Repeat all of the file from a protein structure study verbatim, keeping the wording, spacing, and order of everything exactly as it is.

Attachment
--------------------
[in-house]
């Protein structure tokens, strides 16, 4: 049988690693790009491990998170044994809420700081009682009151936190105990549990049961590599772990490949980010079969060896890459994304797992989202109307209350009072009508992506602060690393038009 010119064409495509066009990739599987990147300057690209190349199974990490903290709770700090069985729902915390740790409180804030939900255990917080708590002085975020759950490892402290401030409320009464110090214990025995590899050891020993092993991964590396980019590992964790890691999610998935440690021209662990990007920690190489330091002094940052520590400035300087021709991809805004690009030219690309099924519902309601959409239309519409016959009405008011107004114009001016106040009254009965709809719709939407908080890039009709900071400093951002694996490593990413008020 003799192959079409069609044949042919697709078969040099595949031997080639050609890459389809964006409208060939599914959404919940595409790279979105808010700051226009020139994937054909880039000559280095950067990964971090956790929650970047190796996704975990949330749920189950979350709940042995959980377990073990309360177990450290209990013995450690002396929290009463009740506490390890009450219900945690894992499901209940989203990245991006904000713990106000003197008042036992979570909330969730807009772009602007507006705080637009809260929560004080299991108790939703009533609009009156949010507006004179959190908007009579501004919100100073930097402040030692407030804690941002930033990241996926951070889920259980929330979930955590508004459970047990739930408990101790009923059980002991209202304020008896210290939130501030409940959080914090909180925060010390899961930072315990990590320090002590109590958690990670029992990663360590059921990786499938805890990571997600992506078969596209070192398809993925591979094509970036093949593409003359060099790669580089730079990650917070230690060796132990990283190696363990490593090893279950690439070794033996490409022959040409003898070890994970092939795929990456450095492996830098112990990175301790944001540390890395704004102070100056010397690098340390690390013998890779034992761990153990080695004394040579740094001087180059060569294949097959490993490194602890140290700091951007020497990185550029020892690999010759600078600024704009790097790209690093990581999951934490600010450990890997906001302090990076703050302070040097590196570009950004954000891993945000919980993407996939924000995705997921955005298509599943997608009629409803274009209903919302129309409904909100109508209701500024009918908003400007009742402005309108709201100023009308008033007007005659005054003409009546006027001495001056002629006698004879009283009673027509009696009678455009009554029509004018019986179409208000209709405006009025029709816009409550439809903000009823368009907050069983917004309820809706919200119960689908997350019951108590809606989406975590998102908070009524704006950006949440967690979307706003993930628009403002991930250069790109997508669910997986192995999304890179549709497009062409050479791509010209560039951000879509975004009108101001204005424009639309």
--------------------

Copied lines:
[in-house]
């Protein structure tokens, strides 16, 4: 049988690693790009491990998170044994809420700081009682009151936190105990549990049961590599772990490949980010079969060896890459994304797992989202109307209350009072009508992506602060690393038009 010119064409495509066009990739599987990147300057690209190349199974990490903290709770700090069985729902915390740790409180804030939900255990917080708590002085975020759950490892402290401030409320009464110090214990025995590899050891020993092993991964590396980019590992964790890691999610998935440690021209662990990007920690190489330091002094940052520590400035300087021709991809805004690009030219690309099924519902309601959409239309519409016959009405008011107004114009001016106040009254009965709809719709939407908080890039009709900071400093951002694996490593990413008020 003799192959079409069609044949042919697709078969040099595949031997080639050609890459389809964006409208060939599914959404919940595409790279979105808010700051226009020139994937054909880039000559280095950067990964971090956790929650970047190796996704975990949330749920189950979350709940042995959980377990073990309360177990450290209990013995450690002396929290009463009740506490390890009450219900945690894992499901209940989203990245991006904000713990106000003197008042036992979570909330969730807009772009602007507006705080637009809260929560004080299991108790939703009533609009009156949010507006004179959190908007009579501004919100100073930097402040030692407030804690941002930033990241996926951070889920259980929330979930955590508004459970047990739930408990101790009923059980002991209202304020008896210290939130501030409940959080914090909180925060010390899961930072315990990590320090002590109590958690990670029992990663360590059921990786499938805890990571997600992506078969596209070192398809993925591979094509970036093949593409003359060099790669580089730079990650917070230690060796132990990283190696363990490593090893279950690439070794033996490409022959040409003898070890994970092939795929990456450095492996830098112990990175301790944001540390890395704004102070100056010397690098340390690390013998890779034992761990153990080695004394040579740094001087180059060569294949097959490993490194602890140290700091951007020497990185550029020892690999010759600078600024704009790097790209690093990581999951934490600010450990890997906001302090990076703050302070040097590196570009950004954000891993945000919980993407996939924000995705997921955005298509599943997608009629409803274009209903919302129309409904909100109508209701500024009918908003400007009742402005309108709201100023009308008033007007005659005054003409009546006027001495001056002629006698004879009283009673027509009696009678455009009554029509004018019986179409208000209709405006009025029709816009409550439809903000009823368009907050069983917004309820809706919200119960689908997350019951108590809606989406975590998102908070009524704006950006949440967690979307706003993930628009403002991930250069790109997508669910997986192995999304890179549709497009062409050479791509010209560039951000879509975004009108101001204005424009639309």